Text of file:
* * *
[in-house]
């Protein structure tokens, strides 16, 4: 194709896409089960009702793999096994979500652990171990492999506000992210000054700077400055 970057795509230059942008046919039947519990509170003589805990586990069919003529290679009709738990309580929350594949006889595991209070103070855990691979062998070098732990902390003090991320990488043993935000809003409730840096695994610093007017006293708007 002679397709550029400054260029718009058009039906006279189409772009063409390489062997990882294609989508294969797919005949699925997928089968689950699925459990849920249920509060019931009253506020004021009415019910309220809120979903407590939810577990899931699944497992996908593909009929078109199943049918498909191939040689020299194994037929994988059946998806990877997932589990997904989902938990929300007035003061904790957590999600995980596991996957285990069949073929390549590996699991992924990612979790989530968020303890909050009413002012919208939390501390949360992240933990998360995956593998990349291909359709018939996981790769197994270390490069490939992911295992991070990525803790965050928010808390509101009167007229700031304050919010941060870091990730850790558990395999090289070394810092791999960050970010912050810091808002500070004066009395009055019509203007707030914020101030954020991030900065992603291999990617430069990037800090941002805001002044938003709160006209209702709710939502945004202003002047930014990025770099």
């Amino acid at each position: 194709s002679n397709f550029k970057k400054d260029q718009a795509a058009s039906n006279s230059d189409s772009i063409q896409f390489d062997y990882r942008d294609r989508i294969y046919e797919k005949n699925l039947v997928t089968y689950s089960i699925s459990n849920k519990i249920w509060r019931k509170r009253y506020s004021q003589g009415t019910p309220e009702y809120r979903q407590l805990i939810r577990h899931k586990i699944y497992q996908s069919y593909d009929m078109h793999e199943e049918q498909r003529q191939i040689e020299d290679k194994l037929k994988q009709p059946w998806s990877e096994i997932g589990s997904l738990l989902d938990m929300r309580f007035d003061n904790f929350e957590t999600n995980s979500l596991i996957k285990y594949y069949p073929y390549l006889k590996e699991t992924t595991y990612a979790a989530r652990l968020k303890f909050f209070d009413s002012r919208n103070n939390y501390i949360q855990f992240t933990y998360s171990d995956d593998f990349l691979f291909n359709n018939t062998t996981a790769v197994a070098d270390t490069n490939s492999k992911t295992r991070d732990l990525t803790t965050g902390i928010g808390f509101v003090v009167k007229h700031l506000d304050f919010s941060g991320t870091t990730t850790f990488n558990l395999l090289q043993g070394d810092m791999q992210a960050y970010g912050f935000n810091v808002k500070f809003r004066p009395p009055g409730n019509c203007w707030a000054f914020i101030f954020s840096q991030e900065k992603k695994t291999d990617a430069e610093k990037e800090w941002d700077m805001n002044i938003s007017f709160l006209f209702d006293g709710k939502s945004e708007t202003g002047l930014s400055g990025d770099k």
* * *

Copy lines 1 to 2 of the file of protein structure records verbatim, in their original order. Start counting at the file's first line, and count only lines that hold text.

[in-house]
């Protein structure tokens, strides 16, 4: 194709896409089960009702793999096994979500652990171990492999506000992210000054700077400055 970057795509230059942008046919039947519990509170003589805990586990069919003529290679009709738990309580929350594949006889595991209070103070855990691979062998070098732990902390003090991320990488043993935000809003409730840096695994610093007017006293708007 002679397709550029400054260029718009058009039906006279189409772009063409390489062997990882294609989508294969797919005949699925997928089968689950699925459990849920249920509060019931009253506020004021009415019910309220809120979903407590939810577990899931699944497992996908593909009929078109199943049918498909191939040689020299194994037929994988059946998806990877997932589990997904989902938990929300007035003061904790957590999600995980596991996957285990069949073929390549590996699991992924990612979790989530968020303890909050009413002012919208939390501390949360992240933990998360995956593998990349291909359709018939996981790769197994270390490069490939992911295992991070990525803790965050928010808390509101009167007229700031304050919010941060870091990730850790558990395999090289070394810092791999960050970010912050810091808002500070004066009395009055019509203007707030914020101030954020991030900065992603291999990617430069990037800090941002805001002044938003709160006209209702709710939502945004202003002047930014990025770099």